A new type of smart food label will help to fight food waste by reminding shoppers when their food is likely to go off.
The label has been launched on Sainsbury’s packaging, and includes a colour-changing strip for an easy check.
New Ham Packaging
The new smart label is being launched on the Sainsbury’s own-brand ham as a trial product to see if it helps consumers to reduce food waste.
The ham is one of the best-selling pre-cooked meat products in the supermarket, but Sainsbury’s believes that customers often forget how long it has been open for and whether it will be fine to eat. This is backed up by figures from Wrap, the waste advisory body formed by the government. They say that 1.9 million slices of ham are thrown away each day in the UK – a total of 32,500kg. This adds up to £170 million of waste a year, so ham is clearly a big waste product.
The food packaging team have come up with this innovative solution. The new label is activated only when the ham is opened, making it an invaluable tool for buyers to see how long ago they started eating it. It changes colour gradually from yellow to a distinctive purple.
The label is also temperature-sensitive, and will change colour slower when kept at cooler temperatures. Ham is best kept below 5C and will stay good for longer when this practice is follows.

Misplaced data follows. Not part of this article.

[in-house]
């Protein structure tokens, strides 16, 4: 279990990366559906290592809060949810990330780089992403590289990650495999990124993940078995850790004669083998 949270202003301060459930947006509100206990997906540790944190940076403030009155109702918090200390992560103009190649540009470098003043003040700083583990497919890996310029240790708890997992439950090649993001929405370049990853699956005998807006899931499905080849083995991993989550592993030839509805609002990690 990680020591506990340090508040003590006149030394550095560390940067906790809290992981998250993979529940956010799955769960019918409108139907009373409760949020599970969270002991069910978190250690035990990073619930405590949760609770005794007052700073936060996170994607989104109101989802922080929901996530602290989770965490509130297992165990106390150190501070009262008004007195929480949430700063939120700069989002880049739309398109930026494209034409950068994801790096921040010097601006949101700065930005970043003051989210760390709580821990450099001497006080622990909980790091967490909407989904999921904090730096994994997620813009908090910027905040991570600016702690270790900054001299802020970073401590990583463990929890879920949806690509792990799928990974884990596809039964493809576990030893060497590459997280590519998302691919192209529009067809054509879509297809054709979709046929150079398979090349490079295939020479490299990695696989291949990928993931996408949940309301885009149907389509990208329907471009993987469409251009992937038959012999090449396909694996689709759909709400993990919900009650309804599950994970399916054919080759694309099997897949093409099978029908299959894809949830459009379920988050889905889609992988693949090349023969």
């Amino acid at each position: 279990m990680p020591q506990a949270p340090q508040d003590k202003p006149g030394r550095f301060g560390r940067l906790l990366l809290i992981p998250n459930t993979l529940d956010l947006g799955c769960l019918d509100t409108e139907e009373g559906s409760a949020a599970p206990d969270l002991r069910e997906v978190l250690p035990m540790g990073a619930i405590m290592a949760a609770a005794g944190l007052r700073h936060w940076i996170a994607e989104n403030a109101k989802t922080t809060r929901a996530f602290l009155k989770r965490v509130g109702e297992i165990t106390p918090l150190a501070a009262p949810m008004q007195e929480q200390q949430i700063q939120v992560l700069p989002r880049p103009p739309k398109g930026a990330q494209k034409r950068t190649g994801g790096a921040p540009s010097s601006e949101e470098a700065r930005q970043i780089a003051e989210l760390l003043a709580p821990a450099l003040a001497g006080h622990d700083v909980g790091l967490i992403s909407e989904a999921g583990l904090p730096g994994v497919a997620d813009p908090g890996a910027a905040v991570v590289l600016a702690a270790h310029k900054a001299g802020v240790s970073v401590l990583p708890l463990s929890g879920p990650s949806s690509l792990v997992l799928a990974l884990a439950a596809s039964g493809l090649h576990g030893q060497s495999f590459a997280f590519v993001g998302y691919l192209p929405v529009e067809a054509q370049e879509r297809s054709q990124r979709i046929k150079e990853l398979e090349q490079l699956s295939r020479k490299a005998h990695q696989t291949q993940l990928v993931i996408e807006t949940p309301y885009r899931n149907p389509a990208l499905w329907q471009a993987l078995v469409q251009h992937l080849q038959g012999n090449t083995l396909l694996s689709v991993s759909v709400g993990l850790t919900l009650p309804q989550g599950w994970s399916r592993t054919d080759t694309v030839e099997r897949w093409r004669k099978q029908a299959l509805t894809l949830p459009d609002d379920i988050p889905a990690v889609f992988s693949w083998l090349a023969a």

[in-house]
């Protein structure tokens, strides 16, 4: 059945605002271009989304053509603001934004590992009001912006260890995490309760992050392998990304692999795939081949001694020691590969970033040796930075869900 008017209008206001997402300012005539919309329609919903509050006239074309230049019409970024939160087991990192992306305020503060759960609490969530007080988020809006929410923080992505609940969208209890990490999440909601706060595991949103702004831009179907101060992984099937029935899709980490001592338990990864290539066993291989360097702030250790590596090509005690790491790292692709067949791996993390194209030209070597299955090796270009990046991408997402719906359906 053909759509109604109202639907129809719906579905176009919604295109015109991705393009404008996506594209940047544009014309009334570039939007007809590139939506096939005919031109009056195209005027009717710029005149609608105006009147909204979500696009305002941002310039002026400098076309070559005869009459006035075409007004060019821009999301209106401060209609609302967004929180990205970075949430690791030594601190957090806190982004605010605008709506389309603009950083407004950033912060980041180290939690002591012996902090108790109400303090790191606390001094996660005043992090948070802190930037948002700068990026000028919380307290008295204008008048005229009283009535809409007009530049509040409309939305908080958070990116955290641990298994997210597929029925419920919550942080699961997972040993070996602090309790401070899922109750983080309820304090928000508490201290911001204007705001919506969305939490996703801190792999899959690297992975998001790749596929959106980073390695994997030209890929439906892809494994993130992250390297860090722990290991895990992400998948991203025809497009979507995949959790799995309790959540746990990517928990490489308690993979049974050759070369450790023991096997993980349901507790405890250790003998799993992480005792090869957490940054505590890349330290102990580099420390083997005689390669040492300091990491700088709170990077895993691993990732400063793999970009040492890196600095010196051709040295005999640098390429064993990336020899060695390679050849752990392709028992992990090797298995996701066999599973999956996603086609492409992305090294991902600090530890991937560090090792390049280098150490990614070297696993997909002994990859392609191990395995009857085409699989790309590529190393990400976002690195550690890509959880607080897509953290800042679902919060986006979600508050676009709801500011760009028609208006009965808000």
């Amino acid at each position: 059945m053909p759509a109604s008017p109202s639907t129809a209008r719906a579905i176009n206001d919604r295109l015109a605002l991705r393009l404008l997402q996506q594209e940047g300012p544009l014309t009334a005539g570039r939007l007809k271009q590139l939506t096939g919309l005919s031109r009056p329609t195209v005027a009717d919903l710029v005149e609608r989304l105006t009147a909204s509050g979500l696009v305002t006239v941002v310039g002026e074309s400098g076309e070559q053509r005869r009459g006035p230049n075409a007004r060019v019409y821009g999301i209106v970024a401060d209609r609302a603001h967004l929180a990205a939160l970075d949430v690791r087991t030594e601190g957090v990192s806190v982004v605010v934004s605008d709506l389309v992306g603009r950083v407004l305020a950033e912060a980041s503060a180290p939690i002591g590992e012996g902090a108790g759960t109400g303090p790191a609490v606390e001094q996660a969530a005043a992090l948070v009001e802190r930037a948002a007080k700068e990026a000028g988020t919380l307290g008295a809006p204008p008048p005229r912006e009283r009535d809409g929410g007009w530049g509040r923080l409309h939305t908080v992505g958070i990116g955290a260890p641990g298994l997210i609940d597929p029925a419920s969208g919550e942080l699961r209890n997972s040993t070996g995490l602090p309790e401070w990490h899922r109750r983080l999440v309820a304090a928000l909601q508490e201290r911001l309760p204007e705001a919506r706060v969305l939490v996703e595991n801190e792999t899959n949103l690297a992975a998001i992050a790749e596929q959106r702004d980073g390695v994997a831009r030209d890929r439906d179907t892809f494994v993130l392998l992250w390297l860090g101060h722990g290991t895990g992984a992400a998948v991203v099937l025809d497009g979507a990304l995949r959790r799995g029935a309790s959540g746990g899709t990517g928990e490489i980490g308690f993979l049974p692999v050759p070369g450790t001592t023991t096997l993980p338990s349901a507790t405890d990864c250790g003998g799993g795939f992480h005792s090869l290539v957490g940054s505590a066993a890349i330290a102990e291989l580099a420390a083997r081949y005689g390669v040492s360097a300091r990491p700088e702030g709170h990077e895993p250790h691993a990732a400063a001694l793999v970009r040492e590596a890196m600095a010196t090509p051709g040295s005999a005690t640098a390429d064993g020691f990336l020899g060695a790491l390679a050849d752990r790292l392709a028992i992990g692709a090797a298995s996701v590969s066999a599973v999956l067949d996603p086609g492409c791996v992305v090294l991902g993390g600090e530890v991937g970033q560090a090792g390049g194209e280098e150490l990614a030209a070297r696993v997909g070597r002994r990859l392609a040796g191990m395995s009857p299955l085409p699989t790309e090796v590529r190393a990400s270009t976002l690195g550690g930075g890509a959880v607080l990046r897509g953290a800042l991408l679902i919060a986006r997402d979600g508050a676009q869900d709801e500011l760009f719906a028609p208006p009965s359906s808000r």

“We’ve all been there; when we’ve found a pack of ham loitering on the bottom shelf of the fridge and can’t remember how long it’s been opened for,” says Jane Skelton, head of packaging. “We wanted to find a way to reduce waste of this family favourite while helping customers save money.”
Food Waste Initiative
The packaging change is the latest in a number of changes that Sainsbury’s are bringing in as part of a £10 million initiative to waste less and save more. It’s a five-year plan which aims to halve the amount of food thrown away in British households.
Official statistics suggest that the average British household will end up throwing away £700 of food annually, and several supermarket chains are trying to solve this issue.
The new label has been launched on the seven-slice ham packs across all 601 Sainsbury’s stores. If the move is successful, it could also be extended to use on other types of food, including other pre-prepared meats.
Another innovative packaging idea which could be of interest for production and manufacturing jobs is a tactile bump which is currently undergoing another supermarket trial. This was developed by Solveiga Pakstaite, a graduate of Brunel University, who came up with the idea to show consumers when their perishable food has gone off. The designer won the James Dyson award in the UK for coming up with the invention. Since then, funding has been sourced to turn her idea into a commercial product.
Some of the other initiatives which are being suggested for food waste control include mobile apps which test the food you buy or keep track of it in your fridge and cupboards. Smart fridges and fridge cameras will also alert you when your food has started to perish, tracking smells and signs to assess the food as time goes on.
It is hoped that these measures will start to change the way that we approach food. There is also a call for more awareness as to what a ‘use by’ date really means and how to tell when food needs to be thrown away – as it may go off before or after this date.